Hands-off with Kinect in Australia

Microsoft’s Kinect launched today, so naturally I picked one up to review for you guys. I like to spend time with products before giving my full review (Boxee Box...

Kinect Australia

Microsoft’s Kinect launched today, so naturally I picked one up to review for you guys. I like to spend time with products before giving my full review (Boxee Box review coming soon), there are issues with products that only show up after extended use.

Setup
Setup was a breeze, made easier by owning a Xbox 360 Slim with that special orange port to power Kinect. This works great, minimizing cables and avoiding yet another power plug (current power board is already full). After firing up the Xbox there was an update (expected with anything new these days), then a short setup wizard and your all set.

Technology
The Kinect is made up of a 3D depth sensor, microphone array, and video camera. The glossy black unit also contains motors to tilt the Kinect up and down, this is used on startup to detect the floor plane. This is used by games to ensure your feet start at the floor and there’s no floating in the air. The initial controlling of the interface with hand gestures seems abnormal, but after a while you begin to realise, your getting your Minority Report on !! This really is amazing technology packed in a well constructed hardware peripheral. Strangely navigating inside games actually felt like a smoother experience, so hopefully Microsoft update the Dashboard to match.

No Voice
A strange downside of being an Australian is that we have an Australian accent. Something Kinect apparently cannot support, at least not yet. Microsoft have decided that rather than using the US voice detection and get things wrong, the voice commands are unavailable in Australia. Tweets online suggest that its coming early in 2011, but given this shows up in Kinect commercials, its expected this feature will be available.

Games
So far I’ve spent around 4 hours hands-on with Kinect across 3 games. Dance Central, Your Fitness, Your Shape: Fitness Evolved and Kinectimals. Kinect also comes with Kinect Adventures, so be sure too look out for a review of that one as well. After consulting twitter, I started with Dance Central. Fortunately guys, this provide an ‘easy’ difficulty for those of us who are blessed with touch typing skills, but two left feet. I really enjoyed playing through a few songs and appreciated they were name songs from big artists, yey for content deals !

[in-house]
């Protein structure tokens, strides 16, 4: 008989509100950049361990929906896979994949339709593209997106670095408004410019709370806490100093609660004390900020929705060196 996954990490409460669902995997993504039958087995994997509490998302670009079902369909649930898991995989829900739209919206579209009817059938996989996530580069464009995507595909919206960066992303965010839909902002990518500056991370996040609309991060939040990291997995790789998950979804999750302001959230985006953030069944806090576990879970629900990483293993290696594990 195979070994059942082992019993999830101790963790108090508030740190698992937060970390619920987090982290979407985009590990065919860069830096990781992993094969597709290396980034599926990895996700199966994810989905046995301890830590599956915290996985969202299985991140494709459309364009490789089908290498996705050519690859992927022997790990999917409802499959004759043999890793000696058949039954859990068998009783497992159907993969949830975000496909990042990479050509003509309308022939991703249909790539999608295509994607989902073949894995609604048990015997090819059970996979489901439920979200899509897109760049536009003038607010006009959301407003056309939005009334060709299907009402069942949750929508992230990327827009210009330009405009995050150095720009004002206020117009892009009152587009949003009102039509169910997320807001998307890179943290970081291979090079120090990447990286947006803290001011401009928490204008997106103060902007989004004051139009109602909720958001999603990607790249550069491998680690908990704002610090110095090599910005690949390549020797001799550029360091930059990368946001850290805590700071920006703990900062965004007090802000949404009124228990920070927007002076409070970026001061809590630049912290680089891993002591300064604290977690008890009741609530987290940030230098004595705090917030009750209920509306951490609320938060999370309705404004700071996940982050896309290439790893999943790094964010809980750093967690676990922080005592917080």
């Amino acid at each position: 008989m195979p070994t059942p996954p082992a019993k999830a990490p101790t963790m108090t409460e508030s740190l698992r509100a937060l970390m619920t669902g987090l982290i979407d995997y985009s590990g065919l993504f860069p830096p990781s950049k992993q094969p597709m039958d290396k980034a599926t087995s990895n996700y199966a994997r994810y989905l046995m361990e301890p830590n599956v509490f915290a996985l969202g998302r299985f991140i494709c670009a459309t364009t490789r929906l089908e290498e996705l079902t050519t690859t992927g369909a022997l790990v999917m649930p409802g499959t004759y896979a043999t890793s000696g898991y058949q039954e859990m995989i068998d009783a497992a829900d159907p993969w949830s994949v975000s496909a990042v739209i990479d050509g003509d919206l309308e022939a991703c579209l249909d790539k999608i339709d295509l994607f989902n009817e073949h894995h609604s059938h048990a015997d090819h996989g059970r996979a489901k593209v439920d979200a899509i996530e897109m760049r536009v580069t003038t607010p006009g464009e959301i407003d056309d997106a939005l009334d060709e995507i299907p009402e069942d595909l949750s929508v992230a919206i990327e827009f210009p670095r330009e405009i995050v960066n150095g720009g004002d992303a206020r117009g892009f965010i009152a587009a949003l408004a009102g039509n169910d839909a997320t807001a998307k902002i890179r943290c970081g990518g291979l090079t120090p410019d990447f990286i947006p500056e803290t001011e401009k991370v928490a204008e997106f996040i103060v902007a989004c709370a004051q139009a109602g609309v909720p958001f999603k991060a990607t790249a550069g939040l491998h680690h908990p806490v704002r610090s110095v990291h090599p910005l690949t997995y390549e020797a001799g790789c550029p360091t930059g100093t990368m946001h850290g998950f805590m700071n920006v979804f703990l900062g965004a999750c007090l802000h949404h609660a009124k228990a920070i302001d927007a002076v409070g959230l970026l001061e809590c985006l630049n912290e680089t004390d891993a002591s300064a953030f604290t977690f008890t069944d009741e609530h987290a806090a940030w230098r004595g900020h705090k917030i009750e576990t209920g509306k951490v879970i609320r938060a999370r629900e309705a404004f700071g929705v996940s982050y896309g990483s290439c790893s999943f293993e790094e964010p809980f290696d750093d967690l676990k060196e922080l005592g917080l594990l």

After I’d danced up a sweat, I continued the workout with Fitness Evolved. This game is like having your own personal trainer. After an initial scan of your body and you entering a couple of extra details like your weight (I’m sure Kinect 2 will have that), the game begins to track the calories you’ve burnt off. Exercises are great, challenging, yet doable, then when your done training, there’s also some fitness games to play. These really take advantage of the Kinect technology, like being able to punch virtual boxes, giving you a workout you didn’t know you were getting, that game is just plain fun. Remember this style of fitness has one massive thing going for it.. Achievements. Sure loosing a few kgs should be reward enough for putting in the hard work, but earning achievements is great motivation to go back time and time again.

The last game for the day was Kinectimals. While my lion cub is cute as hell, and driving a RC car was a new experience, I think this game will really be best received by the young ones. One element of this game that demonstrated massive future potential in Kinect is the ability to move left and right and change the camera angle. This could be applied in so many ways, some we haven’t even thought of. So while these games are all well made, solid launch titles, Kinects true potential will only shine after 12-24 months in developers hands.

Check out the gallery of Kinect photos below.

Overall
Very promising indeed.. stay tuned.

Categories
GamingHands-onXbox 360

Creator of techAU, Jason has spent the dozen+ years covering technology in Australia and around the world. Bringing a background in multimedia and passion for technology to the job, Cartwright delivers detailed product reviews, event coverage and industry news on a daily basis.